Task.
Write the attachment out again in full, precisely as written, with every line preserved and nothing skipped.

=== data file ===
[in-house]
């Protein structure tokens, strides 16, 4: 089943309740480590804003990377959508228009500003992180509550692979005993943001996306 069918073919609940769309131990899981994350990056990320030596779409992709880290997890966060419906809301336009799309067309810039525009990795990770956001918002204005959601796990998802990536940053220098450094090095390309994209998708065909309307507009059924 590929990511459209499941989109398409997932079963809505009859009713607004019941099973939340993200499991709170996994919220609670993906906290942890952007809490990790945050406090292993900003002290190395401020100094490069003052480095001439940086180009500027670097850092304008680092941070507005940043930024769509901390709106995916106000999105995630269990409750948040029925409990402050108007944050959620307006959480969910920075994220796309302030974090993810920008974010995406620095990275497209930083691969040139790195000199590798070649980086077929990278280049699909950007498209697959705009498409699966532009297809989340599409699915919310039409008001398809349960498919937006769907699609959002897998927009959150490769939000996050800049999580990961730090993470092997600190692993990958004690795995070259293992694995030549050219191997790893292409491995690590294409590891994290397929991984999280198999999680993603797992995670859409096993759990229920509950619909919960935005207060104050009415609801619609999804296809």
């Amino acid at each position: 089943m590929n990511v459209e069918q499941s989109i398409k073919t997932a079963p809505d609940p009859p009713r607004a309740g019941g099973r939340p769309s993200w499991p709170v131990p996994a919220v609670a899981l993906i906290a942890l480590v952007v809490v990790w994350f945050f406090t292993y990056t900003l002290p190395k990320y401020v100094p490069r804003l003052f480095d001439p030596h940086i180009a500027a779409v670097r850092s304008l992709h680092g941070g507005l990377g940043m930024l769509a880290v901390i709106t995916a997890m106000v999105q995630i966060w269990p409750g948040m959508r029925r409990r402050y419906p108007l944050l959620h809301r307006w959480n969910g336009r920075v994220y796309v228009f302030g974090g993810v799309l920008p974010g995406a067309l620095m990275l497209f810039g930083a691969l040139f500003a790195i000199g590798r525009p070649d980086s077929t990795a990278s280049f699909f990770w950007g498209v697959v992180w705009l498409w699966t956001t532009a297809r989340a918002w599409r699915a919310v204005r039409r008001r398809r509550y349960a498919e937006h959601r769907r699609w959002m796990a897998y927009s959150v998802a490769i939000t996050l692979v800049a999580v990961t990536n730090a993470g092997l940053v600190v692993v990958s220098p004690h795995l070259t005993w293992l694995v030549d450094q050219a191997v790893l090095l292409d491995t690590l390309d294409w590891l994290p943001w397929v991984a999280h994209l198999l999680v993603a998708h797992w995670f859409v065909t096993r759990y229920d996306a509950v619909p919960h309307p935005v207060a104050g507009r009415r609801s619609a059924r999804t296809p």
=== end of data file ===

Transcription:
[in-house]
């Protein structure tokens, strides 16, 4: 089943309740480590804003990377959508228009500003992180509550692979005993943001996306 069918073919609940769309131990899981994350990056990320030596779409992709880290997890966060419906809301336009799309067309810039525009990795990770956001918002204005959601796990998802990536940053220098450094090095390309994209998708065909309307507009059924 590929990511459209499941989109398409997932079963809505009859009713607004019941099973939340993200499991709170996994919220609670993906906290942890952007809490990790945050406090292993900003002290190395401020100094490069003052480095001439940086180009500027670097850092304008680092941070507005940043930024769509901390709106995916106000999105995630269990409750948040029925409990402050108007944050959620307006959480969910920075994220796309302030974090993810920008974010995406620095990275497209930083691969040139790195000199590798070649980086077929990278280049699909950007498209697959705009498409699966532009297809989340599409699915919310039409008001398809349960498919937006769907699609959002897998927009959150490769939000996050800049999580990961730090993470092997600190692993990958004690795995070259293992694995030549050219191997790893292409491995690590294409590891994290397929991984999280198999999680993603797992995670859409096993759990229920509950619909919960935005207060104050009415609801619609999804296809």
């Amino acid at each position: 089943m590929n990511v459209e069918q499941s989109i398409k073919t997932a079963p809505d609940p009859p009713r607004a309740g019941g099973r939340p769309s993200w499991p709170v131990p996994a919220v609670a899981l993906i906290a942890l480590v952007v809490v990790w994350f945050f406090t292993y990056t900003l002290p190395k990320y401020v100094p490069r804003l003052f480095d001439p030596h940086i180009a500027a779409v670097r850092s304008l992709h680092g941070g507005l990377g940043m930024l769509a880290v901390i709106t995916a997890m106000v999105q995630i966060w269990p409750g948040m959508r029925r409990r402050y419906p108007l944050l959620h809301r307006w959480n969910g336009r920075v994220y796309v228009f302030g974090g993810v799309l920008p974010g995406a067309l620095m990275l497209f810039g930083a691969l040139f500003a790195i000199g590798r525009p070649d980086s077929t990795a990278s280049f699909f990770w950007g498209v697959v992180w705009l498409w699966t956001t532009a297809r989340a918002w599409r699915a919310v204005r039409r008001r398809r509550y349960a498919e937006h959601r769907r699609w959002m796990a897998y927009s959150v998802a490769i939000t996050l692979v800049a999580v990961t990536n730090a993470g092997l940053v600190v692993v990958s220098p004690h795995l070259t005993w293992l694995v030549d450094q050219a191997v790893l090095l292409d491995t690590l390309d294409w590891l994290p943001w397929v991984a999280h994209l198999l999680v993603a998708h797992w995670f859409v065909t096993r759990y229920d996306a509950v619909p919960h309307p935005v207060a104050g507009r009415r609801s619609a059924r999804t296809p």